• The great evangelist George Whitefield also preached at Yale. “His message, delivered with great plainness in the power of God’s Spirit, that church membership does not necessarily save and that men must be born again or not see the Kingdom of God, struck terror to the hearts of thousands whose sole religion was form and creed. Whitefield’s visit awakened the students of Yale.”
  • Speaking of Whitefield’s ministry in general, the authors state that “Whitefield also possessed the unusual gift for a man of his training, of making his message intelligible to the uneducated as well as to men of letters. So popular was his preaching and so crowded the assemblies that he frequently had to be passed up over the heads of his audiences to the platform from which he was to preach.
  • David Brainerd was expelled from Yale in 1741 when he told one of the tutors that he “had no more grace than a chair.” Brainerd went on to become a renowned missionary to the Indians of Massachusetts, New York, New Jersey, and Pennsylvania.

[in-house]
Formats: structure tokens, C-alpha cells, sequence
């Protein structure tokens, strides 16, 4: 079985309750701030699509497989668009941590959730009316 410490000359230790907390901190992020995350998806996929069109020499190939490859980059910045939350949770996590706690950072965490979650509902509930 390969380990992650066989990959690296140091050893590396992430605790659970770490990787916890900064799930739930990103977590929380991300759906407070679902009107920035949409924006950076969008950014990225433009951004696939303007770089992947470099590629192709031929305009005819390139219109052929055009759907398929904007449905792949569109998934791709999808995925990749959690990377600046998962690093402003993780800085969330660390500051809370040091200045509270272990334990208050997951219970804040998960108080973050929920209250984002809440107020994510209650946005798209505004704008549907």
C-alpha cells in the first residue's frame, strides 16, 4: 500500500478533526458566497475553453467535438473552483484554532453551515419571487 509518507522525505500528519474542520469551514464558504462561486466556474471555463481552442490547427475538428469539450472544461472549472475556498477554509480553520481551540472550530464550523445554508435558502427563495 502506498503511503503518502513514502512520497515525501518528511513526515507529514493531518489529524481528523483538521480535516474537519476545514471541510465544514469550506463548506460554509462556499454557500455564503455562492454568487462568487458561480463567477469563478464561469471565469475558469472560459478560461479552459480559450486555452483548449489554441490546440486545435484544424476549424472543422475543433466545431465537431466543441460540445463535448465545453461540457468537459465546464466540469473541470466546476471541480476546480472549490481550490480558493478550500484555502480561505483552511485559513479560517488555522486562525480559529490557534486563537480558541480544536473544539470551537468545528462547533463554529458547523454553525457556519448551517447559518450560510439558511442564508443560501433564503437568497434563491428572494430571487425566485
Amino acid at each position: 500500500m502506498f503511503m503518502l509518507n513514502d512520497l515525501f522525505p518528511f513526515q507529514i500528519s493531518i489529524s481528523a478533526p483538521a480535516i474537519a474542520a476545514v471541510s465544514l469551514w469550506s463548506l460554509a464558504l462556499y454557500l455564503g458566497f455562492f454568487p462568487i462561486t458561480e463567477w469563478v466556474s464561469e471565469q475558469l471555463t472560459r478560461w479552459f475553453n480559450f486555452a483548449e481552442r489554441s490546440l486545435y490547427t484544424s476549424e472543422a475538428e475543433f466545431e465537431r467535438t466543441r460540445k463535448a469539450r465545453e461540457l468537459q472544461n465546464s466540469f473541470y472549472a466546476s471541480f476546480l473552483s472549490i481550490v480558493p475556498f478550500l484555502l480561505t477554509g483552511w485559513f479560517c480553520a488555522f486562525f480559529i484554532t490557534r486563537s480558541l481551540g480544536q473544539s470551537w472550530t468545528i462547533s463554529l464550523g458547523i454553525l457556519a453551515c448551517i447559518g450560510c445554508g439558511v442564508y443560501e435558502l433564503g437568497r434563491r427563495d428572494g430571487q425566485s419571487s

• In spite of its rich spiritual heritage, the authors describe a dismal period in the late 1700’s when “French infidelity” had made significant inroads to the student body of Yale and led to a condition where “not over one in ten openly professed religion.” It was in this climate that Timothy Dwight, a godly, Bible-believing man became the new president of the college. He began holding discussions on the topic of “Is the Bible the Word of God.” He invited those critical of Scripture to state their arguments, “and told them to do their best. He heard all they had to say, answered them, and there was an end. He preached incessantly for six months on the subject, and all infidelity skulked and hid its head.”
  • “In the early spring of 1802 the effects of the great national revival, which had commenced in 1797 in Kentucky and Tennessee and soon spread over the whole country, began to be felt at Yale. Students entered the college from states which had been touched by it. A little body of young men agreed to meet day by day in earnest prayer that the college might be included in the general awakening.” The book goes on to state, “It was in the same revival that Benjamin Silliman, then a tutor at Yale, was converted. A letter to his mother under date of June in 1802, records the state of the college during the revival. ‘Yale college is a little temple: prayer and praise seem to be the delight of the greater part of the students while those who are still unfeeling are awed into respectful silence.’”